'Forced shopping' tours of Hong Kong back as mainland organisers find loophole

PUBLISHED : Wednesday, 02 April, 2014, 3:35am
UPDATED : Saturday, 19 September, 2015, 10:37pm

Notorious "forced shopping" tours may be back, a tourist industry leader said after an exposé by state broadcaster CCTV.

The mainland banned such tours to Hong Kong and Macau - in which visitors receive free or cheap hotel stays and transport but spend most of their time being shuttled between shops and pressured to make purchases - in October.

Michael Wu Siu-ieng, chairman of the Hong Kong Travel Industry Council, said the undercover report suggested tour organisers had found a way round the rule.

The report started with a complaint by a Beijing man, who said he had joined a four-day package tour to Hong Kong and Macau during which visitors had to get up at 7am to be taken to shops selling jewellery and other goods.

"The tour guide would scorn you as a 'pauper' if you didn't buy anything," he told the broadcaster. To get around the ban on free or cheap tours, organisers accepted a "travel voucher" costing 200 yuan (HK$251) as payment for a tour valued at 4,000 yuan.

CCTV journalists were then shown joining a similar tour disguised as tourists. A guide was shown refusing to allow the tourists to leave a Hong Kong store unless they made purchases.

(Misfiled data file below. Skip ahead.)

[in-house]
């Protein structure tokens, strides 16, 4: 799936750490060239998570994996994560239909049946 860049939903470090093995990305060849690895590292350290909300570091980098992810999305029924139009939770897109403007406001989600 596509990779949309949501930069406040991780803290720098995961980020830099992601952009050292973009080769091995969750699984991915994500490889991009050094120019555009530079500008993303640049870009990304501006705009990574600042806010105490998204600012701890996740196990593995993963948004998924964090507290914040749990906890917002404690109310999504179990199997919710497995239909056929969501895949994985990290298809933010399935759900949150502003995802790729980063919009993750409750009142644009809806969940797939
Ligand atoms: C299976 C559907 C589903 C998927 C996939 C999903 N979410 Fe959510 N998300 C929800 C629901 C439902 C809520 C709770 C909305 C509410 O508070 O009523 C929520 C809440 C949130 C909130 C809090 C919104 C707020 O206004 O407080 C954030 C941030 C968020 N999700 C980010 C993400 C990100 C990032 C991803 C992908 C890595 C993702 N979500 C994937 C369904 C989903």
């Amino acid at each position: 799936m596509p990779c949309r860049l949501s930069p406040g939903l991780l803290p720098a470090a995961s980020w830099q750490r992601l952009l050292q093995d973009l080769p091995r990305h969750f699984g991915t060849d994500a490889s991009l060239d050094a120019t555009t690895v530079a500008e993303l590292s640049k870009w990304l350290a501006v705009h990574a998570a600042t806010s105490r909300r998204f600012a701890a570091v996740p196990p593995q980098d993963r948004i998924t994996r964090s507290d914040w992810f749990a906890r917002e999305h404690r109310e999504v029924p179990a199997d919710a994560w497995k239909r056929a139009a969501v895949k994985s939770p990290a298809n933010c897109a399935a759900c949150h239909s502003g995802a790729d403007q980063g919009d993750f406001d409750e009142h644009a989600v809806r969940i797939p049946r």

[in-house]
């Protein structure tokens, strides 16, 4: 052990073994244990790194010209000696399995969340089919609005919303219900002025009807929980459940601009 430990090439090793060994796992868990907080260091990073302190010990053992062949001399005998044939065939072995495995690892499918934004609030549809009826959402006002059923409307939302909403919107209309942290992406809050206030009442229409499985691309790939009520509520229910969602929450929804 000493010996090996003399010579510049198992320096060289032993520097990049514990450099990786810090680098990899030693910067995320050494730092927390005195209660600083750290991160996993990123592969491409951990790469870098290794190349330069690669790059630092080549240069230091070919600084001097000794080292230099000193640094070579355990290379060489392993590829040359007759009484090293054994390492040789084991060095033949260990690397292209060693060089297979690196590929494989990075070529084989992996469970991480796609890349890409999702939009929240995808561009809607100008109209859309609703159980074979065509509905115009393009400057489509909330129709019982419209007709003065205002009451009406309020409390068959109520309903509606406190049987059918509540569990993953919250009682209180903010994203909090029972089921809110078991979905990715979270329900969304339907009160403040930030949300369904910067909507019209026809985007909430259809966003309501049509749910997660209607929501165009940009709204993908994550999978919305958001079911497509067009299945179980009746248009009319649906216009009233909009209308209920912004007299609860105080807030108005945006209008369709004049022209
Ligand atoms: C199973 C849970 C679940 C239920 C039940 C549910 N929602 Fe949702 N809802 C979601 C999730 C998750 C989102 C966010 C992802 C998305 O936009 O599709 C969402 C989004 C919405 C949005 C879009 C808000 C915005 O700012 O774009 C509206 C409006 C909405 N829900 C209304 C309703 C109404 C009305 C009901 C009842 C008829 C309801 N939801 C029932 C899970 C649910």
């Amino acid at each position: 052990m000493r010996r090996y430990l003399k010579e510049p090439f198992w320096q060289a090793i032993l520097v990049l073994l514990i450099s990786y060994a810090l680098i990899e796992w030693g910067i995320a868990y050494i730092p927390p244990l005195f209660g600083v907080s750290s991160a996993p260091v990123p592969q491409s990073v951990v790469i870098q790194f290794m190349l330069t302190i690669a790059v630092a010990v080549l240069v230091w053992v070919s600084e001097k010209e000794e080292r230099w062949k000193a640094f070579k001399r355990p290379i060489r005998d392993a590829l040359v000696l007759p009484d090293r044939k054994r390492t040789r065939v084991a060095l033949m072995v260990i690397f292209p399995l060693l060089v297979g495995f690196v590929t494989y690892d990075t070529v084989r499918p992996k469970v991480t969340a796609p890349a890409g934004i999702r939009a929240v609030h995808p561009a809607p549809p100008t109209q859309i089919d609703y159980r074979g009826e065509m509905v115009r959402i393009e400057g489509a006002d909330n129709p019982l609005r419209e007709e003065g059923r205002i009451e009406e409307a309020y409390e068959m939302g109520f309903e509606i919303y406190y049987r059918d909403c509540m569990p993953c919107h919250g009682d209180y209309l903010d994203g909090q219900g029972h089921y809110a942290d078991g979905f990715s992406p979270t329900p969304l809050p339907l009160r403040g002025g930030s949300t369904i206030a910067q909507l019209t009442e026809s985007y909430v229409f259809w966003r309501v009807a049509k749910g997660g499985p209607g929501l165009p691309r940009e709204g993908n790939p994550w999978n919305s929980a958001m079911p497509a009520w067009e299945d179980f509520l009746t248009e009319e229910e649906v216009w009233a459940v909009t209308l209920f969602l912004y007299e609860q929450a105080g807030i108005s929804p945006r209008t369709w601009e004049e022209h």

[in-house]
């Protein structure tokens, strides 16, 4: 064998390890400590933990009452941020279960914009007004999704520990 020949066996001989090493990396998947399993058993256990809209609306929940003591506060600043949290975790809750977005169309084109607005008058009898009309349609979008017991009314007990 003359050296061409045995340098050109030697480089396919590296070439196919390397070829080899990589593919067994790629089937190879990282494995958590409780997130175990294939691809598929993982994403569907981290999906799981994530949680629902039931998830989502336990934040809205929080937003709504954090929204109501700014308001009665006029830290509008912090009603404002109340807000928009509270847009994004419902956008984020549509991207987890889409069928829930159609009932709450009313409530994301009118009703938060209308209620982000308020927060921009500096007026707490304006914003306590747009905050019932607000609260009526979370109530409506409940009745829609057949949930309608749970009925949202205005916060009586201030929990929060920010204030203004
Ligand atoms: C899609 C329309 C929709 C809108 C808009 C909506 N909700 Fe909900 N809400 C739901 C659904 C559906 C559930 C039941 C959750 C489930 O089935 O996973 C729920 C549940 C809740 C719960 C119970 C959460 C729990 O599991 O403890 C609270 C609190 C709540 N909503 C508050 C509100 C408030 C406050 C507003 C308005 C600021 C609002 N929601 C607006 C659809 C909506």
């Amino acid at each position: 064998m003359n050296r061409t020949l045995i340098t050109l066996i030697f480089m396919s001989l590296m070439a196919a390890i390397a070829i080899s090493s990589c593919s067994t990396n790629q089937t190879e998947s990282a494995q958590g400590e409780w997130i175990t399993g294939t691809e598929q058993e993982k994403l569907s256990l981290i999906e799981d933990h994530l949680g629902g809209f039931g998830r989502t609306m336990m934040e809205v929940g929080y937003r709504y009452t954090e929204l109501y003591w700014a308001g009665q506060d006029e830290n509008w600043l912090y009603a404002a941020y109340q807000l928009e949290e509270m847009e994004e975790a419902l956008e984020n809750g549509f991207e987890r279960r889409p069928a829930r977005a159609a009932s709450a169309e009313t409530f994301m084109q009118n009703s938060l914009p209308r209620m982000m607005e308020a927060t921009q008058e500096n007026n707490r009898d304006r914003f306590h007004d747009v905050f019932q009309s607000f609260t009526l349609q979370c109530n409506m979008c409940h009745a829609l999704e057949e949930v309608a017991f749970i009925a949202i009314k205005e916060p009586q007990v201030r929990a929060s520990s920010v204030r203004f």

The woman told the tour group: "The quickest way to leave is to finish making purchases."

She was also seen recording how much each tourist had spent. She told the group they had made too few purchases and would have to spend the next day shopping instead of sightseeing.

Wu said the suspicion was that some tour operators were using so-called travel vouchers to flout the ban, introduced on October 1 last year at the start of the "golden week" national holiday.

He said he would seek more information from CCTV, and would notify mainland authorities if there was evidence to substantiate the allegations.

The council had issued guidelines to tour agencies and licensed guides reminding them that they were forbidden from forcing tourists to spend money in shops and from verbally or physically abusing them.

The mainland rules were introduced after many high-profile incidents of forced shopping.